Despite industry claims to the contrary, British Columbia’s carbon tax has not hurt the province’s agricultural sector, a new Pacific Institute for Climate Solutions study concludes. Further, the study suggests that the more than $25 million worth of competitive “relief” that the provincial government has granted the industry in recent years may not have been necessary.
“When we look back at the first five years of the carbon tax, the claims were it was decimating agricultural producers, that they were unable to compete with Mexico and California,” said Nicholas Rivers, from the University of Ottawa, a co-author of the paper with Western University’s Brandon Schaufele.
“Well, we didn’t see that at all.”
For their research, the pair examined trade data from Statistics Canada, Industry Canada, and Environment Canada from 1990 to 2011 — which covered the period before and after the policy’s introduction — and controlled for other factors that could influence trade, such as weather.
The result contradicts claims by the greenhouse sector that the revenue-neutral carbon tax, which reduces carbon pollution by taxing carbon emissions across the economy, had driven some growers out of business, and others out of the province.
“This tax is killing us,” Linda Delli Santi, executive director of the Greenhouse Growers Association, said in a submission to the province’s carbon tax review back in 2012.
The association has never been a fan of the province’s revenue-neutral carbon tax.
That’s because its members burn a great deal of propane and natural gas to grow hothouse tomatoes, cukes, flowers, and other food and agriculture products. As a result, compared with other less-carbon intensive sectors, its members pay a relatively high tax burden.
“We believe in a clean environment, but this is putting our livelihood and thousands of jobs in danger,” Delli Santi stressed in 2012.
Government agreed, and in April of that year granted the sector $7.6 million in carbon tax relief. Just over a year later, the province extended and expanded the benefit, providing vegetable and flower growers and others in the agricultrual sector with $20 million over three years to ensure competitiveness. The province doesn’t just offer greenhouse growers a break, it grants the entire agriculture sector an exemption on gasoline and diesel purchases.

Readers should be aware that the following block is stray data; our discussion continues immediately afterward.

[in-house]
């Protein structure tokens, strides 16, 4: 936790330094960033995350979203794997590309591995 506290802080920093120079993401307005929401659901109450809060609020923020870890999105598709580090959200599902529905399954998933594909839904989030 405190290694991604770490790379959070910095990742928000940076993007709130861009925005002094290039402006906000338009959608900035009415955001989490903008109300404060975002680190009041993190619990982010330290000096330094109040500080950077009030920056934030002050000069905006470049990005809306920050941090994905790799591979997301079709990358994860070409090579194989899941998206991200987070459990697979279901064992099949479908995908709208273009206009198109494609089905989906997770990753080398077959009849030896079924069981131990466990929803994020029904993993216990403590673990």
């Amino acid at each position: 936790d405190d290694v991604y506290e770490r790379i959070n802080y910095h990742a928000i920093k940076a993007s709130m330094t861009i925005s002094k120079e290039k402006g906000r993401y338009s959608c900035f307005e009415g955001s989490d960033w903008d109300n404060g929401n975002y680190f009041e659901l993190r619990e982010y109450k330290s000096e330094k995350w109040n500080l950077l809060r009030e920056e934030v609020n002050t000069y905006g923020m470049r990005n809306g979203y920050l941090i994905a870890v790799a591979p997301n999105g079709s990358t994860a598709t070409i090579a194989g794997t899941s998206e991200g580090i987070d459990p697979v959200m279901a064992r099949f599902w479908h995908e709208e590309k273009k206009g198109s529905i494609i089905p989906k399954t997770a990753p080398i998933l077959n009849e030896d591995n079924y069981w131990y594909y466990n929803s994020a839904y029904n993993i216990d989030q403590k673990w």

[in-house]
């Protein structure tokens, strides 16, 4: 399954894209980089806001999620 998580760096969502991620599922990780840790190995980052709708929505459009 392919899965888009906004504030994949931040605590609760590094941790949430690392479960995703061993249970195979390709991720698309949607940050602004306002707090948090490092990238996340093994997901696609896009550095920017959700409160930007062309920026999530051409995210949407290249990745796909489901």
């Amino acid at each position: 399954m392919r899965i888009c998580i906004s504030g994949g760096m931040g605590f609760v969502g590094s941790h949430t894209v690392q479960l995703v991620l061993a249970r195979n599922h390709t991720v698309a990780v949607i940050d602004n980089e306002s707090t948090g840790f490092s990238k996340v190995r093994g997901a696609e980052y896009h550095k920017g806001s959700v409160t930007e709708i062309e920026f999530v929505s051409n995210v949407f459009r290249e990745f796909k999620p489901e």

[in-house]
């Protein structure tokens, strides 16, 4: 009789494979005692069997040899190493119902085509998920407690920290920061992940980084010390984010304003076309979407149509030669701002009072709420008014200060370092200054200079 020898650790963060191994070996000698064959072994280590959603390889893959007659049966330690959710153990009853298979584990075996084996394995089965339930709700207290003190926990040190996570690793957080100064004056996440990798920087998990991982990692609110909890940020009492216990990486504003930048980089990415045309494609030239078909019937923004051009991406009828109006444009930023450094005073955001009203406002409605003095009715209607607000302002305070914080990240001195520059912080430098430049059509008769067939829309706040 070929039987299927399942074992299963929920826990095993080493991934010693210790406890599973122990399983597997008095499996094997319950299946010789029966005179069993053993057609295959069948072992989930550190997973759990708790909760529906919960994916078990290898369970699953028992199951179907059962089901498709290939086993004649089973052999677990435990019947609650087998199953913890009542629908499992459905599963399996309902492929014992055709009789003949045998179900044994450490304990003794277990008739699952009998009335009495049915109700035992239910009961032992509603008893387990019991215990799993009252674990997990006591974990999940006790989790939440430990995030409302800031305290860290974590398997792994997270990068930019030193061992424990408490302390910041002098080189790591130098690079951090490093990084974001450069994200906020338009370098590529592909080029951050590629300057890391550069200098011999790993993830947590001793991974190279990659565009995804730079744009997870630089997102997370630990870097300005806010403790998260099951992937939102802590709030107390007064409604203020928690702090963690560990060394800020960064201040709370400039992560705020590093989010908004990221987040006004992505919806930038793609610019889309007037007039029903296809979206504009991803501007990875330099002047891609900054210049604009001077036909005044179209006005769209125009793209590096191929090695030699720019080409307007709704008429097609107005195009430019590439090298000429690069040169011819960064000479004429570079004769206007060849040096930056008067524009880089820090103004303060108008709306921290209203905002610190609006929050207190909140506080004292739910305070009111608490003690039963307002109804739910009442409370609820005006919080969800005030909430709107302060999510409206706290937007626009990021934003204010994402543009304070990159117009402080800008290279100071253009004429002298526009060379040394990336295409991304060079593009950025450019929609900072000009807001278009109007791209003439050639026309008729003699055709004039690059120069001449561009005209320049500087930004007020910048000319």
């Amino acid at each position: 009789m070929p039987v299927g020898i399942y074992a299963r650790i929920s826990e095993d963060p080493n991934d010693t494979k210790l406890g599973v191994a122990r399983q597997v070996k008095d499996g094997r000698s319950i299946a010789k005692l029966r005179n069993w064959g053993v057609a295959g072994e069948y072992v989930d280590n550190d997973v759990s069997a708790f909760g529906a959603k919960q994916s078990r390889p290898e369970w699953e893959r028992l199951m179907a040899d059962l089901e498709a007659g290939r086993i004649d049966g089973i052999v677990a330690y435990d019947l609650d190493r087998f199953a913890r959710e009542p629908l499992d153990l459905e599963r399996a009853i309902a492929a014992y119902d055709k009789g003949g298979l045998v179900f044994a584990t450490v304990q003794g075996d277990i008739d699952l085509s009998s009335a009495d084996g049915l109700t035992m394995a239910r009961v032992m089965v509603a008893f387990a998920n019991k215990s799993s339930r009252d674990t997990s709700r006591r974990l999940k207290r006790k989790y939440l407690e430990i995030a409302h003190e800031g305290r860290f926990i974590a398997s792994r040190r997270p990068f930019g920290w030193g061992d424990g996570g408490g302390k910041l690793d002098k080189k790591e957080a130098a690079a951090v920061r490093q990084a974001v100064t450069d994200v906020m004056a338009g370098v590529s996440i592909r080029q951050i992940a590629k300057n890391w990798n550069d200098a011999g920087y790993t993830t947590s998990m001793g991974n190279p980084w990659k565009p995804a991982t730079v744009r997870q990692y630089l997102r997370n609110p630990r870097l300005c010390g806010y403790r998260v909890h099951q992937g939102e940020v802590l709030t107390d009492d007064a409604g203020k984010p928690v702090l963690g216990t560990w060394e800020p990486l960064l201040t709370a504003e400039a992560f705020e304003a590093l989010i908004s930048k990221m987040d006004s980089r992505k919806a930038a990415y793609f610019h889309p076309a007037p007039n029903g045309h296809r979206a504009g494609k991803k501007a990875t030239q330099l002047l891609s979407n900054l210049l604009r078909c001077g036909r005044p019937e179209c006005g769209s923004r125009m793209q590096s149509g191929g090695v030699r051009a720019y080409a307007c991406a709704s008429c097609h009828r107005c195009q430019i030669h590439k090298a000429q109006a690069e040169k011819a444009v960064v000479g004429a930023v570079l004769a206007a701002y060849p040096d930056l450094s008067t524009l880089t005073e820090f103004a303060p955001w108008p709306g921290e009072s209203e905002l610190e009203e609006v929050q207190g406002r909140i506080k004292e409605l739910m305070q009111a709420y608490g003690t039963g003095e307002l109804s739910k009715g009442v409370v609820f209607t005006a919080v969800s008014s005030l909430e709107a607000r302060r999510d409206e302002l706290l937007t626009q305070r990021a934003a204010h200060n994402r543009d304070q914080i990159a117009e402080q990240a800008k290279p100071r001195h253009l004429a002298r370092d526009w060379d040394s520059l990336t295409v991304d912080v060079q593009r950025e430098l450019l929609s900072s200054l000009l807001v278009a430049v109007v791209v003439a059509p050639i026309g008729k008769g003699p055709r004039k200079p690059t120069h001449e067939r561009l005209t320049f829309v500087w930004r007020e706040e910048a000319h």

The new Pacific Institute for Climate Solutions research suggests the relief isn’t needed, because the carbon tax does not have a measurable impact on agricultural trade.
British Columbia has set a target to reduce greenhouse gas emissions 33 per cent below 1997 levels by the year 2020, and is on track to meet it. Polling released Tuesday by the Pembina Institute, Clean Energy Canada, and the Pacific Institute for Climate Solutions confirms that British Columbians want to see that leadership continue.
The carbon tax is a key tool in meeting the province’s commitment, but only if its integrity remains intact. When one sector is granted a “free pass” — as the agricultural sector has — it not only removes the incentive to innovate, but Rivers said it places added pressure on other sectors to pick up the slack.
“If the cheapest emissions reduction is via carbon tax, then eliminating the tax on some sectors means we are eliminating the cheaper options and placing them somewhere else,” he said.
“You don’t want to hand out these exemptions willy-nilly,” Rivers added. “There doesn’t seem to be much quantitative evidence that the agricultural sector should be exempt from the carbon tax.”
The new research, when considered collectively with a range of independent analyses on the British Columbia carbon tax, shows that carbon pricing doesn’t compromise economic stability. The data shows that the province’s per-capita fossil fuel combustion is dropping relative to the rest of Canada, while economic growth has not taken a hit.
This article originally appeared on the Huffington Post.